July was a really shitty month for Jeffrey Epstein.
August is starting out much the same.
Yesterday, the U.S. Court of Appeals for the Second Circuit ruled that wealthy people who have been charged with crimes have no right to be freed from jail and watched at home by private guards while they await trial.
The ruling came in a case involving Jean Boustani, an executive at the Privinest maritime companies who is awaiting trial for his role in what prosecutors allege was a $2 Billion fraud and money-laundering operation.
Boustani was appealing the denial of his proposed bail package that included private armed security guards to ensure that he did not escape from his residence.
Epstein had proposed a similar arrangement that would allow him to remain at his Manhattan mansion while he prepared for trial.
No Two-Tiered Bail System
U.S. Circuit Judge Jose Cabranes, who was one of the three judges on the panel that heard the appeal in the Boustani case, made it very clear the Second Circuit was not going to have different bail standards for wealthy defendants.
“The Bail Reform Act does not permit a two‐tiered bail system in which defendants of lesser means are detained pending trial while wealthy defendants are released to self‐funded private jails,” Cabranes wrote for the unanimous opinion of the three-judge panel.
The ruling pretty much put an end to the types of arrangements that had previously allowed uber-rich defendants to remain in their homes while they awaited trial.
Among the defendants who were previously accorded such arrangements are Bernie Madoff, who headed-up the largest-ever Ponzi scheme; Marc Dreier, the New York law firm founder who was charged in a $400 million fraud scheme; and Dominique Strauss-Kahn, the former head of the International Monetary Fund who was accused of sexual assault by several women (Charges were eventually dropped against Strauss-Kahn but Madoff and Dreier both pleaded guilty and were given lengthy sentences).
The appellate court in the Boustani case quoted from a prior case in which U.S. District Court Judge Richard Berman had denied bail to another uber-rich defendant who had proposed similar terms and conditions (Berman is also the presiding judge in the Epstein case).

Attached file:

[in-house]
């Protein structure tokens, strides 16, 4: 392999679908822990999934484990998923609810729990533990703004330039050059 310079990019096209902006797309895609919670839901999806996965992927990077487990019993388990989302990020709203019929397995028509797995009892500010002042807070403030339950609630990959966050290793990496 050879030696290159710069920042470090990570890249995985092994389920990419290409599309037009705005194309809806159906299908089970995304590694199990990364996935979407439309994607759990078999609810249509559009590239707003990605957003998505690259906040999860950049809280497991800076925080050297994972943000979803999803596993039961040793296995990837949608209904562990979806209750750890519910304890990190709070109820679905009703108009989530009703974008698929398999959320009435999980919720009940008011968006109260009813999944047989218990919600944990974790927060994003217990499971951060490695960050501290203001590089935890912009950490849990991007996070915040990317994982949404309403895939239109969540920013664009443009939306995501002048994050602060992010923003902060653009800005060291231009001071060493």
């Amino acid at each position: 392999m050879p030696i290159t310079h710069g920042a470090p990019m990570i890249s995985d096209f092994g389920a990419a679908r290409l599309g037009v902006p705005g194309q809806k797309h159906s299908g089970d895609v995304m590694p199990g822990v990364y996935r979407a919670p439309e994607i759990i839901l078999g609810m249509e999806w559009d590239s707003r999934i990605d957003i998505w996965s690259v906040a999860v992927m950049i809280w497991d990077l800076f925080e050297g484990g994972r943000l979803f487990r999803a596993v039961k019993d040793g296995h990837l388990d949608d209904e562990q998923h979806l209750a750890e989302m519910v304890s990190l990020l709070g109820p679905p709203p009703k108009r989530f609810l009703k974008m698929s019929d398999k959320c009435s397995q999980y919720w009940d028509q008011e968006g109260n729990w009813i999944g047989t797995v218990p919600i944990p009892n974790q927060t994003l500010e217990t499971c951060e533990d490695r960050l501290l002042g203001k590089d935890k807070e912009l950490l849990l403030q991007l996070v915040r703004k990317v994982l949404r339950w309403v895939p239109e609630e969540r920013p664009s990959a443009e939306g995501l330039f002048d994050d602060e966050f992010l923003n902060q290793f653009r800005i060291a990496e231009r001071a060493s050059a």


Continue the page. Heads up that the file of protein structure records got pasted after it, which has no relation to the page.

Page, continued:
Granting bail to defendants because they can afford to pay for private armed guards is unreasonable “because it helps to foster inequity and unequal treatment in favor of a very small cohort of criminal defendants who are extremely wealthy”, Berman wrote.
“Danger to the Community” Was Another Factor in Epstein Case
In Epstein’s case, Berman noted that his denial of the proposed bail deal was also due, in part, to the fact that he considered Epstein to be a “danger to the community”.
Although the lower court did not cite the “danger to the community” factor in the Boustani case, it did note it was concerned about the seriousness of the charges he was facing, the strength of the evidence against him, and his frequent travel to countries that don’t have evidence against him.
As a result, it is unclear whether the Second Circuit has entirely done away with the notion that an uber-wealthy defendant could be granted bail that included private armed guards.
Still Concerned About the Witness Testimony at Bail Hearings
There is one aspect of Epstein’s bail hearing that still bothers me.
And that’s the fact that Judge Berman allowed two of Epstein’s alleged victims to testify at his bail hearing – each of whom indicated that they still considered him to be “dangerous” (It’s pretty obvious they were coached to use that particular word in their testimony).
Although I think Epstein is a slug who needs to be incarcerated for the rest of his life – and have his dick cut off before he’s assigned to his permanent prison – I’m bothered by the fact that the judge relied on the testimony of two unchallenged witnesses for his finding that Epstein was a “danger to the community”.
I would much prefer that we adopt fixed standards for bail determinations than rely upon the testimony of unchallenged witnesses (This is basically the same bullshit that goes on in Grand Jury proceedings – which I would prefer be replaced by Magistrate Judges who would decide whether someone should be indicted).
How about we just adopt the standard that says if you’re facing more than 25 years in prison, you’re not getting bail?
Wouldn’t that be much fairer than letting the testimony of unchallenged witnesses determine whether someone gets to stay at home while they await trial?
Had my proposed standard been in place, Keith Raniere and Allison Mack would have been incarcerated while they awaited trial but their co-defendants would still have been eligible for bail.
And what would have been wrong with that?
Whether a defendant has money – or access to money – should not determine whether someone is granted bail.
Nor should an unchallenged witness who testifies on behalf of the prosecution…